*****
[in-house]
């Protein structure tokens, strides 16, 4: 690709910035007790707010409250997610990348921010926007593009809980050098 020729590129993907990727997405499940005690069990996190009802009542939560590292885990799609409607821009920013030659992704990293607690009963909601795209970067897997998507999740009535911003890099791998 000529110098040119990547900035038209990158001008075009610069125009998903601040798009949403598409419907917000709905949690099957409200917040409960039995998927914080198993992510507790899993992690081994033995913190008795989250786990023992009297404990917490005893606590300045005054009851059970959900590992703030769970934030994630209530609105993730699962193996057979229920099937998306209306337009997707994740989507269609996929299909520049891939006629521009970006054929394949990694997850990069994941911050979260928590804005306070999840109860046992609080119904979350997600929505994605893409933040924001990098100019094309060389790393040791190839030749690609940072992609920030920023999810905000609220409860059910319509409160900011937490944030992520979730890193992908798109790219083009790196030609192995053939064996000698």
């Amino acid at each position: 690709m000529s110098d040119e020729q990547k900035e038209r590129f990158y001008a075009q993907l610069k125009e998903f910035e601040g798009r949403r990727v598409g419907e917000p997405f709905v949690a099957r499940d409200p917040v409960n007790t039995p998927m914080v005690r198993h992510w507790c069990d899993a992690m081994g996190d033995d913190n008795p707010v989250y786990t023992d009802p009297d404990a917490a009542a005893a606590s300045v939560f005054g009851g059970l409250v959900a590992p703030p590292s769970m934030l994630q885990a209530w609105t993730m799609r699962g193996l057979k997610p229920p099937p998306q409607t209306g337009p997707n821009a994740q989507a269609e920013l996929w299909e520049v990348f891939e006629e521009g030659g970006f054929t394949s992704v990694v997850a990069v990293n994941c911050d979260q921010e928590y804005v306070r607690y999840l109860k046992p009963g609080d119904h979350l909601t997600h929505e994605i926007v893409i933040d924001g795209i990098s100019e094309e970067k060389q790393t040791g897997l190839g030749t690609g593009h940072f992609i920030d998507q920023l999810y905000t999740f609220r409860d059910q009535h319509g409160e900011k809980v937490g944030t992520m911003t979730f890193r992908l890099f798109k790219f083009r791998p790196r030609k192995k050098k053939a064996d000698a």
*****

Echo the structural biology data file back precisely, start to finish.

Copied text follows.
[in-house]
């Protein structure tokens, strides 16, 4: 690709910035007790707010409250997610990348921010926007593009809980050098 020729590129993907990727997405499940005690069990996190009802009542939560590292885990799609409607821009920013030659992704990293607690009963909601795209970067897997998507999740009535911003890099791998 000529110098040119990547900035038209990158001008075009610069125009998903601040798009949403598409419907917000709905949690099957409200917040409960039995998927914080198993992510507790899993992690081994033995913190008795989250786990023992009297404990917490005893606590300045005054009851059970959900590992703030769970934030994630209530609105993730699962193996057979229920099937998306209306337009997707994740989507269609996929299909520049891939006629521009970006054929394949990694997850990069994941911050979260928590804005306070999840109860046992609080119904979350997600929505994605893409933040924001990098100019094309060389790393040791190839030749690609940072992609920030920023999810905000609220409860059910319509409160900011937490944030992520979730890193992908798109790219083009790196030609192995053939064996000698």
């Amino acid at each position: 690709m000529s110098d040119e020729q990547k900035e038209r590129f990158y001008a075009q993907l610069k125009e998903f910035e601040g798009r949403r990727v598409g419907e917000p997405f709905v949690a099957r499940d409200p917040v409960n007790t039995p998927m914080v005690r198993h992510w507790c069990d899993a992690m081994g996190d033995d913190n008795p707010v989250y786990t023992d009802p009297d404990a917490a009542a005893a606590s300045v939560f005054g009851g059970l409250v959900a590992p703030p590292s769970m934030l994630q885990a209530w609105t993730m799609r699962g193996l057979k997610p229920p099937p998306q409607t209306g337009p997707n821009a994740q989507a269609e920013l996929w299909e520049v990348f891939e006629e521009g030659g970006f054929t394949s992704v990694v997850a990069v990293n994941c911050d979260q921010e928590y804005v306070r607690y999840l109860k046992p009963g609080d119904h979350l909601t997600h929505e994605i926007v893409i933040d924001g795209i990098s100019e094309e970067k060389q790393t040791g897997l190839g030749t690609g593009h940072f992609i920030d998507q920023l999810y905000t999740f609220r409860d059910q009535h319509g409160e900011k809980v937490g944030t992520m911003t979730f890193r992908l890099f798109k790219f083009r791998p790196r030609k192995k050098k053939a064996d000698a």